Diaries through the Decades

For better or worse, Joe LaGeorge remembers.

To most young men, the draft during World War II was a frightening and unwelcome prospect. This was not true for LaGeorge. He waited eagerly for his notice, and it came in 1943, when the war was raging in Europe and the South Pacific.

Now 83 years old and living in Geneseo, LaGeorge was 20 when he was shipped overseas. He fought the Japanese in several decisive battles, including Iwo Jima, Okinawa and the liberation of the Philippines. He was on the first group of ships to enter Japan after the armistice was signed to end the war. "I saw a lot of action," LaGeorge said.

LaGeorge was a door gunner on a Landing Ship, Tank (LST), a naval craft roughly the size of a football field that transported troops from larger ships to the beaches of enemy islands. He remembers being fired on by kamikaze pilots, Japanese airmen who filled their crafts with fuel and ammunition and crashed them into American ships.

"Every day they were on top of us," LaGeorge recalled.

LaGeorge operated a 40 mm anti-aircraft gun. His job was to shoot the planes out of the skies before they could wreak havoc on Allied ships and troops. He remembers the battle of Iwo Jima, in which nearly 7,000 Americans were killed.

"The water going to the island … was nothing but blood," LaGeorge said. After seeing many men killed during the battle, he also witnessed the famous raising of the American flag on Mount Suribachi.

The memories LaGeorge holds paint a different picture than what is commonly portrayed as the reality of WWII. "It's not all heroism … what [Hollywood] shows you and what we went through are two different things," he said. Recently, those memories were stirred when he and 51 other veterans were flown to the District of Columbia to see the World War II memorial through Honor Flight Rochester.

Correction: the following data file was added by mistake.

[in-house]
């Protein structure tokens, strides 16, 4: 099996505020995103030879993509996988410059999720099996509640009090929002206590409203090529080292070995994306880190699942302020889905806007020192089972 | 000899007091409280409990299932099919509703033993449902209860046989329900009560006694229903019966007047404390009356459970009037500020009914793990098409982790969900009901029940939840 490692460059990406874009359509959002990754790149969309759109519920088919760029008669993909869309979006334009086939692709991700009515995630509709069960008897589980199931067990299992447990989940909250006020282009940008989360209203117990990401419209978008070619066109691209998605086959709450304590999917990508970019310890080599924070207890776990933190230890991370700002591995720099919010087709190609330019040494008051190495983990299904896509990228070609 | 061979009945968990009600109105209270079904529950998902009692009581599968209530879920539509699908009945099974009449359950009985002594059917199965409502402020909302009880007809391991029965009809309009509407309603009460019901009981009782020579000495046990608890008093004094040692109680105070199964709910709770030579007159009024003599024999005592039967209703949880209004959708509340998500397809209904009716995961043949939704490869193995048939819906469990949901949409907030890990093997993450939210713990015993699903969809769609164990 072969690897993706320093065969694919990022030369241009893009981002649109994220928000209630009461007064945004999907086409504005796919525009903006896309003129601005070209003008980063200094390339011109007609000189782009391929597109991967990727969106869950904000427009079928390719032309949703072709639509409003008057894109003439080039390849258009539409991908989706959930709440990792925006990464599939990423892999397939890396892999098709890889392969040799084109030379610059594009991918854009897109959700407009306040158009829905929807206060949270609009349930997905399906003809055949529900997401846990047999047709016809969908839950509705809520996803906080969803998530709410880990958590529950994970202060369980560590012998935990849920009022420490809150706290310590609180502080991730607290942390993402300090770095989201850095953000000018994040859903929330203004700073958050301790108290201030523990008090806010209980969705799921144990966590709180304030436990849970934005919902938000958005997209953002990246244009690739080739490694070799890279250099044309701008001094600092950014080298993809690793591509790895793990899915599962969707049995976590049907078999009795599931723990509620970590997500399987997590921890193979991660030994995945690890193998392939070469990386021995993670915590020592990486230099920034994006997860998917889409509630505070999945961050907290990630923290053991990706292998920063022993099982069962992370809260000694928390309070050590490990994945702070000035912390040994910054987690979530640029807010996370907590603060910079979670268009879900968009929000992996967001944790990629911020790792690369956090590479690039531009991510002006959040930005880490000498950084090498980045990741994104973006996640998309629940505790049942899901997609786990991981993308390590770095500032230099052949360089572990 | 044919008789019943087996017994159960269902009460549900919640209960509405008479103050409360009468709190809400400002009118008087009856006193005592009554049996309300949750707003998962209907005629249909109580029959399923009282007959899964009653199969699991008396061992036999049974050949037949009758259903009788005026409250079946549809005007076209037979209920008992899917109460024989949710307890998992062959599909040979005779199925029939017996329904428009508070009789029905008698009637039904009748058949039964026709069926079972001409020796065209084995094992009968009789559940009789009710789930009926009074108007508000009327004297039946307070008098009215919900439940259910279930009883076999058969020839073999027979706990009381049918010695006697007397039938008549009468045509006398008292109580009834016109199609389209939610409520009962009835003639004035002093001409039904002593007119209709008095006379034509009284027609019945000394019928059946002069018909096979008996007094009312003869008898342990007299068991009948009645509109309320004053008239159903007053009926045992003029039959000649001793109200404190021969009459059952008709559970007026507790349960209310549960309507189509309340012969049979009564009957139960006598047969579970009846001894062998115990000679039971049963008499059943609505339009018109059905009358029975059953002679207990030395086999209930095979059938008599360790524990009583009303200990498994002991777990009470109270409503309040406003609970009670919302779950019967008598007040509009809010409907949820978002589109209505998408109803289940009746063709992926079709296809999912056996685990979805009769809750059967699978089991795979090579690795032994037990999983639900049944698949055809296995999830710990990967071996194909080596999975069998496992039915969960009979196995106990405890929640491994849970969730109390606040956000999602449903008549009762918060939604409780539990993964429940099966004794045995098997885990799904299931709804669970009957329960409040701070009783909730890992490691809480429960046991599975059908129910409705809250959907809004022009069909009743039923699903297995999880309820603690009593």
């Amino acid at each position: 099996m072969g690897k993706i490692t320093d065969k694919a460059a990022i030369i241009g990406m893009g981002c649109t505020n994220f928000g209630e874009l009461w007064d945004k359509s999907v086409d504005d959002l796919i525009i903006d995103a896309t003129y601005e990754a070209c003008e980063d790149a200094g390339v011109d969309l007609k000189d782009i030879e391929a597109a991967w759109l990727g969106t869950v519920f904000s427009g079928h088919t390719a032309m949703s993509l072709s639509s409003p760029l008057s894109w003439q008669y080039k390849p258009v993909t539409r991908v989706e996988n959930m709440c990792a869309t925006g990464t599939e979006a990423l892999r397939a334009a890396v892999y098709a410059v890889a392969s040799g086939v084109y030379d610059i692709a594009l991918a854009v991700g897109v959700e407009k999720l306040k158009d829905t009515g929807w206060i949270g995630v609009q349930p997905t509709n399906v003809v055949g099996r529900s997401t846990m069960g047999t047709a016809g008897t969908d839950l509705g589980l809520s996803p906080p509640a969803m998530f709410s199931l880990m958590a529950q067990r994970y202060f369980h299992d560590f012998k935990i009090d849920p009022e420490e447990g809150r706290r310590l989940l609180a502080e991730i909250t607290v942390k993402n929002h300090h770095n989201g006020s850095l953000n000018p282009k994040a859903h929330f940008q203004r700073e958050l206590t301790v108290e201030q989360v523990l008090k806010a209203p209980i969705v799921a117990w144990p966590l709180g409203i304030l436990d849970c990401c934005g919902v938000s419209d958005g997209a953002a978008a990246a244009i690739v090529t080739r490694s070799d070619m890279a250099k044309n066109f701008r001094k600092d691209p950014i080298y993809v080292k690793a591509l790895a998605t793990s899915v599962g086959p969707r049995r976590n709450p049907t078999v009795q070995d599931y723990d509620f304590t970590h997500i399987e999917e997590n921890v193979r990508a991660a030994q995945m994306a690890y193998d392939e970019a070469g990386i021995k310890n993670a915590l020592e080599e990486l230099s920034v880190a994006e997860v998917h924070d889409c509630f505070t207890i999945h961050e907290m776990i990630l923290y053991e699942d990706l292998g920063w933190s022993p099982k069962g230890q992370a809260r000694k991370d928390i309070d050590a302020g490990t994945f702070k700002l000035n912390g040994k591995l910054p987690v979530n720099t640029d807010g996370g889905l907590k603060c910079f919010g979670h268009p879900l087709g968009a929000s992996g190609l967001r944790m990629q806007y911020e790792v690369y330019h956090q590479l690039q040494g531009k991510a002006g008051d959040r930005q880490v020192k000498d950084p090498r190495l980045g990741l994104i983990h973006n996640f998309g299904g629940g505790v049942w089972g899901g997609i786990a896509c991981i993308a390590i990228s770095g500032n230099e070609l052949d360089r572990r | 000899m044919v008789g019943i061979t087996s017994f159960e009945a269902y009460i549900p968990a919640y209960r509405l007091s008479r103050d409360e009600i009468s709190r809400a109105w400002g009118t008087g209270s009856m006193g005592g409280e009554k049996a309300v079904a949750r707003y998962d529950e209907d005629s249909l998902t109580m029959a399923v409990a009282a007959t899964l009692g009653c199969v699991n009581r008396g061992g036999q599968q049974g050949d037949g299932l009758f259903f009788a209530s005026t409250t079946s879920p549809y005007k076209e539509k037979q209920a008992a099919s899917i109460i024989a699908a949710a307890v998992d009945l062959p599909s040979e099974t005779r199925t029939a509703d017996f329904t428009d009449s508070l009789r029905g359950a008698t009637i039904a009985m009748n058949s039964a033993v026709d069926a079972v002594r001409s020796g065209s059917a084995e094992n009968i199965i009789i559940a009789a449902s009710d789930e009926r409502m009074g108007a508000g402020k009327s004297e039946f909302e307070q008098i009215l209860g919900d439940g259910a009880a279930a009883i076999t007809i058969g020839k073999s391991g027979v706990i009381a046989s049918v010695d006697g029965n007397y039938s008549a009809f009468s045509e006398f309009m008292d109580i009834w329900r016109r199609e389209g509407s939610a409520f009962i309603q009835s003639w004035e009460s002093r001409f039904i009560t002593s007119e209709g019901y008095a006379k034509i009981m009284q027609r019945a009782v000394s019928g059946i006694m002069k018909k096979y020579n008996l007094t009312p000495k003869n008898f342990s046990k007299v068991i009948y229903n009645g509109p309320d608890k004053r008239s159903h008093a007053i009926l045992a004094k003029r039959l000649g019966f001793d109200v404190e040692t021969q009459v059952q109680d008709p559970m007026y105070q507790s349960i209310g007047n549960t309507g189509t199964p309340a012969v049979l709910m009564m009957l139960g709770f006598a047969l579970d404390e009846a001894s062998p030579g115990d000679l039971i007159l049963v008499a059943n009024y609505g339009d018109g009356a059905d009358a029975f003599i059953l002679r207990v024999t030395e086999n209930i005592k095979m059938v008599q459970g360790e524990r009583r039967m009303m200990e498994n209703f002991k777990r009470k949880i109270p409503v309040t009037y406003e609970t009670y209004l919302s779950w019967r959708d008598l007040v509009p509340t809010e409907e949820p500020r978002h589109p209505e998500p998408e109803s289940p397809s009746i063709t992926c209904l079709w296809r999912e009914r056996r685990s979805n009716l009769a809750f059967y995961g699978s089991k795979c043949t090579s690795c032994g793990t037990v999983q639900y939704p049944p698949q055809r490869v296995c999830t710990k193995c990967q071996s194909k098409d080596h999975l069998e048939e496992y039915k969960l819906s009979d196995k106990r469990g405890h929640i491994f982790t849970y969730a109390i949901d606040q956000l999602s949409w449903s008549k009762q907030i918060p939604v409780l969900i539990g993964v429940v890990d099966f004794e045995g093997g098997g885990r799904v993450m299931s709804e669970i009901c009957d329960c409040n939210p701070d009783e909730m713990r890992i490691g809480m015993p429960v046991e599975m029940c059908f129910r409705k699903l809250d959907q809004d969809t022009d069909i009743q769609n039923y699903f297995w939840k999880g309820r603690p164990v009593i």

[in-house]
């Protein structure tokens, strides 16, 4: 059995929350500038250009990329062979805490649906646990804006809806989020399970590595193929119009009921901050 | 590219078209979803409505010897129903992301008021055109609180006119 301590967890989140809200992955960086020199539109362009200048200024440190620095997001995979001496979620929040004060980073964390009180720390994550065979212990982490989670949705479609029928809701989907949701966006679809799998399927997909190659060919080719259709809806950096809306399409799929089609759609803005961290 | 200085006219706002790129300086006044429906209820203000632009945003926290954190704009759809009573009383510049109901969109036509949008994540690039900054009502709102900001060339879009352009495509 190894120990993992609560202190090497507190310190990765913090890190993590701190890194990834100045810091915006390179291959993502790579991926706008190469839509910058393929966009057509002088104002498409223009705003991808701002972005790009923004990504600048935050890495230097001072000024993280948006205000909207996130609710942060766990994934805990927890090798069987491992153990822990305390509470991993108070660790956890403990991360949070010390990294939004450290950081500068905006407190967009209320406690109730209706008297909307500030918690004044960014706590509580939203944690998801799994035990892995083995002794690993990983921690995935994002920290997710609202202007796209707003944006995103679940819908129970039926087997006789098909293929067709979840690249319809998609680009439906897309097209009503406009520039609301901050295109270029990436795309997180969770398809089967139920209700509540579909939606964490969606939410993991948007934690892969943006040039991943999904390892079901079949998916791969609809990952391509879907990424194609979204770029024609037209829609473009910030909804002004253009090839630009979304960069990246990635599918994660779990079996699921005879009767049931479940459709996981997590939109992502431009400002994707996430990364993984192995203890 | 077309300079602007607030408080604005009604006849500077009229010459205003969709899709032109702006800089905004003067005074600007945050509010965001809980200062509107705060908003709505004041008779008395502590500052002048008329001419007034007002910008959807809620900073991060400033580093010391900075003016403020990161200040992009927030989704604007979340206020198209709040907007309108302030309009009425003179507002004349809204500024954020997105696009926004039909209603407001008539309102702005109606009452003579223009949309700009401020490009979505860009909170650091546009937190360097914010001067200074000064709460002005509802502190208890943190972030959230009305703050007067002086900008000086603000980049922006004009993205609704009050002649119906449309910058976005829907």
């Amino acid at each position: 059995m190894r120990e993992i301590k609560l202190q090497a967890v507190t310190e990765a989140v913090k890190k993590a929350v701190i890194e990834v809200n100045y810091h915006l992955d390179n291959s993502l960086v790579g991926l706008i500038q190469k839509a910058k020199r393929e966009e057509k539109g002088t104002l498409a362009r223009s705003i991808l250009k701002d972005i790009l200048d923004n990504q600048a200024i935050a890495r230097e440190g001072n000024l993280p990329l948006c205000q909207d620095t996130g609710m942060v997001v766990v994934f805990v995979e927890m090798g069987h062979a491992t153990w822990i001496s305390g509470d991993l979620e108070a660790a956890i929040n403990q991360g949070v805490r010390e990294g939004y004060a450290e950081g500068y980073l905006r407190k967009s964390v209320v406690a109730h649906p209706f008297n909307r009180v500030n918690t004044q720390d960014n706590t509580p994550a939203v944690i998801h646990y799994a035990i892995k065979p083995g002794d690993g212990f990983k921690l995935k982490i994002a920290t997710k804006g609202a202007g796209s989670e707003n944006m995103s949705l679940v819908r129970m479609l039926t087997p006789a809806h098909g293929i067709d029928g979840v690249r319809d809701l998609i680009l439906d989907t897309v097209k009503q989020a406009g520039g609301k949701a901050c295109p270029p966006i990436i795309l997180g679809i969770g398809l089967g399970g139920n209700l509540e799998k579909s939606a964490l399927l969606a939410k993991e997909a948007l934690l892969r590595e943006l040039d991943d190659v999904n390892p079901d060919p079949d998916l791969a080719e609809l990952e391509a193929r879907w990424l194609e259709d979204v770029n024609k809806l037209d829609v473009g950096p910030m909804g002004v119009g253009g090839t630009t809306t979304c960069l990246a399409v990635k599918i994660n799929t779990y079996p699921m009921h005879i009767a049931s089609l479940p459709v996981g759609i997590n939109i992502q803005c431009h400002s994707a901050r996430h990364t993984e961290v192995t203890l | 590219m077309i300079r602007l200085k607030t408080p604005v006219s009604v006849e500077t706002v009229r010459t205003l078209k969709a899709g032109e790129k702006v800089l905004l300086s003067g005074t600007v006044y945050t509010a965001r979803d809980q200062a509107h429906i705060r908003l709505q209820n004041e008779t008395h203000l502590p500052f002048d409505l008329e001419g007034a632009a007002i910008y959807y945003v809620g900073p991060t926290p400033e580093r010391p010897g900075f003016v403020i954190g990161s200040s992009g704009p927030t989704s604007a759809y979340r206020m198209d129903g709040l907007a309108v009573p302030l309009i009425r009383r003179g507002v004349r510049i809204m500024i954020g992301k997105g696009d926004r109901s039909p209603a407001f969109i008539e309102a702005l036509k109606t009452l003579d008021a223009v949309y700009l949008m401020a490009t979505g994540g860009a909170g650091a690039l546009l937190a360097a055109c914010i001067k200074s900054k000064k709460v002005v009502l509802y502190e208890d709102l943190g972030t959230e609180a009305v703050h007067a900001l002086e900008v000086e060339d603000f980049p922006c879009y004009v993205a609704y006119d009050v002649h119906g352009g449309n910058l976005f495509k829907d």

According to the Honor Flight Rochester Web site, the program is a branch of Honor Flight, Inc., an organization that runs different venues that are "private, not-for-profit organizations created solely to honor America's Veterans for their many sacrifices." The trip was free of charge and it gave LaGeorge an opportunity to meet and talk with other veterans, as well as receive the gratitude of his country - an opportunity that he may not have otherwise received.

The organization recognizes the importance of honoring those who served to protect the world at a time when good and evil were more clearly defined. LaGeorge mentioned that his brother served in Germany, and was stabbed with a bayonet. LaGeorge was a part of this whole generation of dedicated soldiers.

This sort of sacrifice, which we refer to as "heroism," was merely everyday life for them - something they knew they had to do. Now, LaGeorge is living with the memories. "It was hard for me … because it was so drastic and all you got is that picture in your mind and it's hard to get rid of it," he said.

These memories add shape to LaGeorge's perspective today. For him there is no glory in war, no romance. Having seen it, he wishes for its opposite. "I think the thing that I would like to see is everybody [having] love for each other, and that's about it."

More information about Honor Flight Rochester and making donations can be found at honorflightrochester.org.